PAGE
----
First published on the website Standard Issue, 22/12/2015
It’s a song which talks about both the past and the future. But most of all, says Andrea Mann, Have Yourself a Merry Little Christmas is a reminder to appreciate the here and now.
This festive period, whether you want to reminisce about the past (“Whatever happened to Christmas?”), look towards the future (“This Christmas will be / A very special Christmas for me”) or both (“I’m dreaming of a white Christmas / Just like the ones I used to know“). there is, it’s safe to say, a Christmas song for you.
And even if at Christmas you’re all about the present – if you’ll pardon the pun – then most festive songs about the here and now don’t really cut it, either: as they’re still, really, about a Christmas we’re either hoping for or reminiscing about. I’ve lost count of the number of times I’ve heard Shaky, for example, describe the scene in which “Snow is falling / All around me” when, in fact, absolutely no snow was falling around me nor, indeed, anybody nearby.
But there is one Christmas song which talks about both the past and the future – and does so with an incredible mixture of hope and melancholy – yet which is ultimately, truly, about the present. And that’s Have Yourself a Merry Little Christmas.
Written by Hugh Martin and Ralph Blaine for their MGM musical Meet Me in St Louis, Have Yourself a Merry Little Christmas was made famous, of course, by Judy Garland. In the film, she sings it to comfort her little sister Tootie, who’s as upset as the rest of the family at the prospect of moving from St Louis to New York. Although it doesn’t quite have Garland’s desired effect – as Tootie promptly runs off and starts beheading the snowmen in the garden, in tears:
In Tootie’s defence, it’s not the chirpiest of songs to sing to someone, but that’s the beauty of Have Yourself a Merry Little Christmas. It’s not a sentimental, sugar-coated Christmas number: it’s a hopeful but truthful song which combines sadness and happiness, recognising – and thus helping us to accept – that life is a mixture of the two.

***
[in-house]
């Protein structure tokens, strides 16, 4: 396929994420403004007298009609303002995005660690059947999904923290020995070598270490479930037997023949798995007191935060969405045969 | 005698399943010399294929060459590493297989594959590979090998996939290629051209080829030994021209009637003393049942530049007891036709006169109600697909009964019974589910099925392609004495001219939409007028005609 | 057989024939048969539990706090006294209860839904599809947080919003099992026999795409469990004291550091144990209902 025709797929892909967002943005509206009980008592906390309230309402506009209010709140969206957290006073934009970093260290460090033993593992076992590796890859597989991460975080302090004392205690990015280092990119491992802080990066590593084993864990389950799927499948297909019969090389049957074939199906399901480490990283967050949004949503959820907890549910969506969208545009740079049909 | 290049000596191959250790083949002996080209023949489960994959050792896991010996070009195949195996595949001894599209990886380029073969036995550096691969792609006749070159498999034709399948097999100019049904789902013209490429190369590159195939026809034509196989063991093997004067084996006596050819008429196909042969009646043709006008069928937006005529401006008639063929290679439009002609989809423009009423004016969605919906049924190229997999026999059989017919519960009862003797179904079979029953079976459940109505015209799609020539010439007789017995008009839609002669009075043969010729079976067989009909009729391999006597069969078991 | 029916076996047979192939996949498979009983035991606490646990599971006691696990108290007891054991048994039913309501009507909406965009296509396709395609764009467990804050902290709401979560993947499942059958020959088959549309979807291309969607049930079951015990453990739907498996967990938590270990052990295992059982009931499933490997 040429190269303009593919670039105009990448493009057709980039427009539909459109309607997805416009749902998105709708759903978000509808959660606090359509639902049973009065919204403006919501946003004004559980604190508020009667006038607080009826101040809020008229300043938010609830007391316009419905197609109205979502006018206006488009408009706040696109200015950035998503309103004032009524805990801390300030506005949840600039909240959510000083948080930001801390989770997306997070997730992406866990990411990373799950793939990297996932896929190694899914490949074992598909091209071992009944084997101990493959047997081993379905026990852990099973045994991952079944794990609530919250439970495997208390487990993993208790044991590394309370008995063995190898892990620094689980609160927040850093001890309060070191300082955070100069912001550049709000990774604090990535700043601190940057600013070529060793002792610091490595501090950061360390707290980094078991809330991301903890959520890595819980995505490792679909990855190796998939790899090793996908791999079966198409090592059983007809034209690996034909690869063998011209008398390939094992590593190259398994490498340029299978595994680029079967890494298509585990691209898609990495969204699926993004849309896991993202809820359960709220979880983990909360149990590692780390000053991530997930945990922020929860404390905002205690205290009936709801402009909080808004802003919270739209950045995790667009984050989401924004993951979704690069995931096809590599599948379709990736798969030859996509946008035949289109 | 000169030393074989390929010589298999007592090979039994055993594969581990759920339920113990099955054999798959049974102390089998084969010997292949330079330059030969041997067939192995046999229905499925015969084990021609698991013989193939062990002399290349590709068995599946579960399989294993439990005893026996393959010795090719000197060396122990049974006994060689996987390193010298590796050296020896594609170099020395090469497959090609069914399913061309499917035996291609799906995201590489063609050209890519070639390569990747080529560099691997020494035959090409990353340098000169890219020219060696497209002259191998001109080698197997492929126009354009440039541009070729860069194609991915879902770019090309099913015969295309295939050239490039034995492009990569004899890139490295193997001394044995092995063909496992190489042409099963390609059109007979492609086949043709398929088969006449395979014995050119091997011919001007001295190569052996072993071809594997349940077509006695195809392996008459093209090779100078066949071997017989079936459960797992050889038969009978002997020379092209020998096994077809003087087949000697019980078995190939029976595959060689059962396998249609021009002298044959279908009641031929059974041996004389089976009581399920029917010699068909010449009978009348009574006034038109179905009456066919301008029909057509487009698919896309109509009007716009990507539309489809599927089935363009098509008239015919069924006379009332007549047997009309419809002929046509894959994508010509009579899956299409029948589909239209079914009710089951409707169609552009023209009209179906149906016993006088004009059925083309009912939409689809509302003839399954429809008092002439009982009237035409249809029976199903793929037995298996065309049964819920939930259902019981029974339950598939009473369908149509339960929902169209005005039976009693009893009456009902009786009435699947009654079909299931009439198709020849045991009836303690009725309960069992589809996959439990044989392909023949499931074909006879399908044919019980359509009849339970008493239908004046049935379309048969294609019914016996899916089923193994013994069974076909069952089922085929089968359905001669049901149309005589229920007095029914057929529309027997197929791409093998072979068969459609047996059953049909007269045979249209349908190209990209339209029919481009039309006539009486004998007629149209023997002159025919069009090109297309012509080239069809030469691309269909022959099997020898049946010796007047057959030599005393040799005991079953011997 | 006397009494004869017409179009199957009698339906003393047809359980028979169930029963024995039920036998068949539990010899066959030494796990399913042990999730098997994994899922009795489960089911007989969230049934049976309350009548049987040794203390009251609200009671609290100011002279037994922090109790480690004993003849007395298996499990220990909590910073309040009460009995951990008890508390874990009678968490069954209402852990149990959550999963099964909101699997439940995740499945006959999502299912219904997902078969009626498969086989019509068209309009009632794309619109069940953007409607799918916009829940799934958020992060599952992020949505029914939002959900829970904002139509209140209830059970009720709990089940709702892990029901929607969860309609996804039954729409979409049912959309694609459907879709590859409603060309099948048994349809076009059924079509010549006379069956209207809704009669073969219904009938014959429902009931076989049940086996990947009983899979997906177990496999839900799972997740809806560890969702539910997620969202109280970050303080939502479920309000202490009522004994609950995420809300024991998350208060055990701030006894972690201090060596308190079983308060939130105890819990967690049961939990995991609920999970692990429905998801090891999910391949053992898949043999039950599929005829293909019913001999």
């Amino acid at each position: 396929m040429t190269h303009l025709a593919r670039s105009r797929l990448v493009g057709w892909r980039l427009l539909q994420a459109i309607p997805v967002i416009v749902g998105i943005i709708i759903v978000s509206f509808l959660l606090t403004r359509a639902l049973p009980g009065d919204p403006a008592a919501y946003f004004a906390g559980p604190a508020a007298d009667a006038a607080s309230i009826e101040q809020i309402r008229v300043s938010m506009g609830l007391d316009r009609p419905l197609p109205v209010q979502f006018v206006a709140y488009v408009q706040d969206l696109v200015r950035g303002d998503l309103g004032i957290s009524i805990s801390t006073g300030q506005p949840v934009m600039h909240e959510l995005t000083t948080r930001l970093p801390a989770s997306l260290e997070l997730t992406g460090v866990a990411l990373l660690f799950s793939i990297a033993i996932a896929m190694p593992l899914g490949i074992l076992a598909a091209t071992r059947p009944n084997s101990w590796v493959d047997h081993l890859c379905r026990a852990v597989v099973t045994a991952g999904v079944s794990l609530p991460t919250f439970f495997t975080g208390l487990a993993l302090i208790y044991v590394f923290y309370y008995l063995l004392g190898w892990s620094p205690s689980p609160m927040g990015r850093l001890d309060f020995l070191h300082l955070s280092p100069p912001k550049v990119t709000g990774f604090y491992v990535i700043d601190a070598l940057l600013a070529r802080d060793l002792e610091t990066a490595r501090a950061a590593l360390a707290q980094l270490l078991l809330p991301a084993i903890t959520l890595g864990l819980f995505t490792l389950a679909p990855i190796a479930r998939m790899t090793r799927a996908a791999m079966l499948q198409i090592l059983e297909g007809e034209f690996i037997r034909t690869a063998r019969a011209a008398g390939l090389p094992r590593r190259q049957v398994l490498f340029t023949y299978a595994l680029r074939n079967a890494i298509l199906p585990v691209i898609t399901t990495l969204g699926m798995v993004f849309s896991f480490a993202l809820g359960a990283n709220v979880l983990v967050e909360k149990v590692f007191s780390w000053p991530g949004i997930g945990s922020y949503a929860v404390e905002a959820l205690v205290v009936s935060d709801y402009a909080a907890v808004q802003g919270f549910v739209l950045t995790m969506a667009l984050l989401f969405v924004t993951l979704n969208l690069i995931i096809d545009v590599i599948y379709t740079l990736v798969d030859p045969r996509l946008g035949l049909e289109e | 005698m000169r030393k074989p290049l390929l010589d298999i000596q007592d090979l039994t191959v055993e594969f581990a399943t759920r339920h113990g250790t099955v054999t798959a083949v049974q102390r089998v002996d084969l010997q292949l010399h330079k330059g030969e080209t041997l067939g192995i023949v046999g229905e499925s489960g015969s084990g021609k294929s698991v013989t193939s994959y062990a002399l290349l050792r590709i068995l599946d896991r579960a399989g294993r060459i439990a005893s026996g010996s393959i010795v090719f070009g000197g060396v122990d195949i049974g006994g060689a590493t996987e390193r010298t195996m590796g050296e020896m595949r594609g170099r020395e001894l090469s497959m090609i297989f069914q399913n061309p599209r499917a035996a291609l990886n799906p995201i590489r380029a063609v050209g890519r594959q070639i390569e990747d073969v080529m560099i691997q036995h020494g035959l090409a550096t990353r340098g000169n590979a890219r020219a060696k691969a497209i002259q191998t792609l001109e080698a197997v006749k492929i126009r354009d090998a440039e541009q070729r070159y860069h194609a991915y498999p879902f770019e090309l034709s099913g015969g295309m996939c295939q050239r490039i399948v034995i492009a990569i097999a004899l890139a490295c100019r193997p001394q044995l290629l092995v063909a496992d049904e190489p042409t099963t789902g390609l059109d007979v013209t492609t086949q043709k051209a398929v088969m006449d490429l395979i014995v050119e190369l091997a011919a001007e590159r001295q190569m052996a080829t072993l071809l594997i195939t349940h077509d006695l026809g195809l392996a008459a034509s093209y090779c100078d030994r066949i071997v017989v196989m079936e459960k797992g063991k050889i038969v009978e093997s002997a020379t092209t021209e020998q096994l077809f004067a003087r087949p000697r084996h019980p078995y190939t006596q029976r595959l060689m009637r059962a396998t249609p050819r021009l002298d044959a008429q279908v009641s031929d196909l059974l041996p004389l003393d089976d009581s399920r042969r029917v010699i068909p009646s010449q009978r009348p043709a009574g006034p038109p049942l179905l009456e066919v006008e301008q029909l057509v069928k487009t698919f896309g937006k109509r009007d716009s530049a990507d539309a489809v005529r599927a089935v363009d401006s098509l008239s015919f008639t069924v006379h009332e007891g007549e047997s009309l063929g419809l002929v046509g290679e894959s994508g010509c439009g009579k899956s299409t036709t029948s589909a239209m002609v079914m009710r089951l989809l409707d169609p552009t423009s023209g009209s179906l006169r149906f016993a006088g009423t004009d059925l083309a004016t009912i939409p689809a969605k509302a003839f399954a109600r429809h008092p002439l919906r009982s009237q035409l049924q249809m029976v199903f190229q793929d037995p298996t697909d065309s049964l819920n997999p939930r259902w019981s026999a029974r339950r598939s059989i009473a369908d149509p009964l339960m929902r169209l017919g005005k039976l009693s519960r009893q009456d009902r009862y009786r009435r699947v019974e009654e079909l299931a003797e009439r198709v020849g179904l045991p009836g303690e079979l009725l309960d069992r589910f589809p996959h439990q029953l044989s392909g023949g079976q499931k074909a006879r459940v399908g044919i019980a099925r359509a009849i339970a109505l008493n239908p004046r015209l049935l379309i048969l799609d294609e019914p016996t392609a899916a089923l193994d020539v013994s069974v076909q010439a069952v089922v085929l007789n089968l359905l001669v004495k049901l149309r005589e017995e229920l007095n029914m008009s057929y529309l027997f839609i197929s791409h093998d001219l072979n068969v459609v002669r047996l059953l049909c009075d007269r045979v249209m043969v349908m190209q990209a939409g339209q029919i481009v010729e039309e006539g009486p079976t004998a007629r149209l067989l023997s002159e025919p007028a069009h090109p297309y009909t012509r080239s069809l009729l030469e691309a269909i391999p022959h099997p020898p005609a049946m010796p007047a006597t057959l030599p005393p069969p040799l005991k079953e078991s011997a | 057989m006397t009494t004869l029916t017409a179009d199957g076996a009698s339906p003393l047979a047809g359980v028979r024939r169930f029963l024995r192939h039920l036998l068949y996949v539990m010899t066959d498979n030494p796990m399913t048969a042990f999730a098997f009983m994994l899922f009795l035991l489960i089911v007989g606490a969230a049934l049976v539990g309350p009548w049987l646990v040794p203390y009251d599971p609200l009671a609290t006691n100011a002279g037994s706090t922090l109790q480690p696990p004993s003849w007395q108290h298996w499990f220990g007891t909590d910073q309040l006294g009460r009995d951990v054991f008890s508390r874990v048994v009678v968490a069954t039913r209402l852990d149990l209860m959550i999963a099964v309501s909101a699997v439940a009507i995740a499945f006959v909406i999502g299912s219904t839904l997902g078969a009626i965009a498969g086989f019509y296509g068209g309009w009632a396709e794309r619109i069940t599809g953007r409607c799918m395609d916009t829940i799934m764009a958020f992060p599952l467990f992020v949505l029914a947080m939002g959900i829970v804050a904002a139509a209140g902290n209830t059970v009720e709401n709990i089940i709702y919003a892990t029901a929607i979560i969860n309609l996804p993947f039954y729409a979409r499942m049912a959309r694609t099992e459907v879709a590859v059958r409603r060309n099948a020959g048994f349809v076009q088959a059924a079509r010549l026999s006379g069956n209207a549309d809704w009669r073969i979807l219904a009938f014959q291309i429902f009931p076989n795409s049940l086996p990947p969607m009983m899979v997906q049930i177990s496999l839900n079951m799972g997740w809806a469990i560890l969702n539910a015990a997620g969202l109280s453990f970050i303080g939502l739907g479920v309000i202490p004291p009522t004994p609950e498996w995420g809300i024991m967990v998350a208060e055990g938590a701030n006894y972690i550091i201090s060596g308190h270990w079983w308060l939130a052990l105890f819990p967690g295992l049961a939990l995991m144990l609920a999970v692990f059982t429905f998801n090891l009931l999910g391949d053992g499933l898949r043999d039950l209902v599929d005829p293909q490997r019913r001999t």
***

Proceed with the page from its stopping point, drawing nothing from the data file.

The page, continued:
Imploring us to, yes, “have a merry little Christmas”, it tells us to let our hearts be light, adding optimistically that next year (or from now on, in some versions) “all our troubles will be out of sight”. For then – as in past, “happy golden days” – our friends will be with us once again. “Someday soon, we all will be together”, it tells us, comfortingly, before adding the caveat: “if the fates allow”. It’s no wonder that the song, introduced to the world in 1944, struck such a chord with Americans during the tragedies and uncertainties of World War II.
Life is uncertain, says Have Yourself a Merry Little Christmas – so it’s no wonder we feel uncertain, too. The penultimate line is the poignant “Until then, we’ll have to muddle through somehow” and it’s one of the most affecting lyrics in popular music, because it’s so truthful, and humane. (Frank Sinatra asked for it to be “jollied up” in 1957 – hence the “Hang a shining star” line you hear in many versions since.)
“I’ve lost count of the number of times I’ve heard Shaky describe the scene in which ‘Snow is falling / All around me’ when, in fact, absolutely no snow was falling around me nor, indeed, anybody nearby.”
We’re all muddling through somehow – at any time of year, and especially, for many of us, at Christmas time. We’re doing our best, but we’re probably also feeling imperfect, uncertain, sad or afraid. And when we’re feeling this way, one of the best things we can do – both for ourselves and others – is, as the song suggests, to concentrate on the present moment. Or to use modern parlance: to be mindful.
As the song’s introductory verse (which you don’t hear very often – here’s James Taylor singing it) goes: “Christmas future is far away / Christmas past is past / Christmas present is here today / Bringing joy that may last.”
It may last. It may not. But let’s not worry about what may lie around the corner – or what’s gone before. Last Christmas might have been awful (especially if you were George Michael) and the next one might be wonderful (especially if you’re Shaky and you’re holidaying in the Alps). But we don’t know what the fates will, indeed, allow. So let’s make the most of what we have in the here and now. Let’s be mindful, and grateful, and stay in the moment. And do what the song’s final, most important, word reminds us to do: to have ourselves a merry little Christmas now.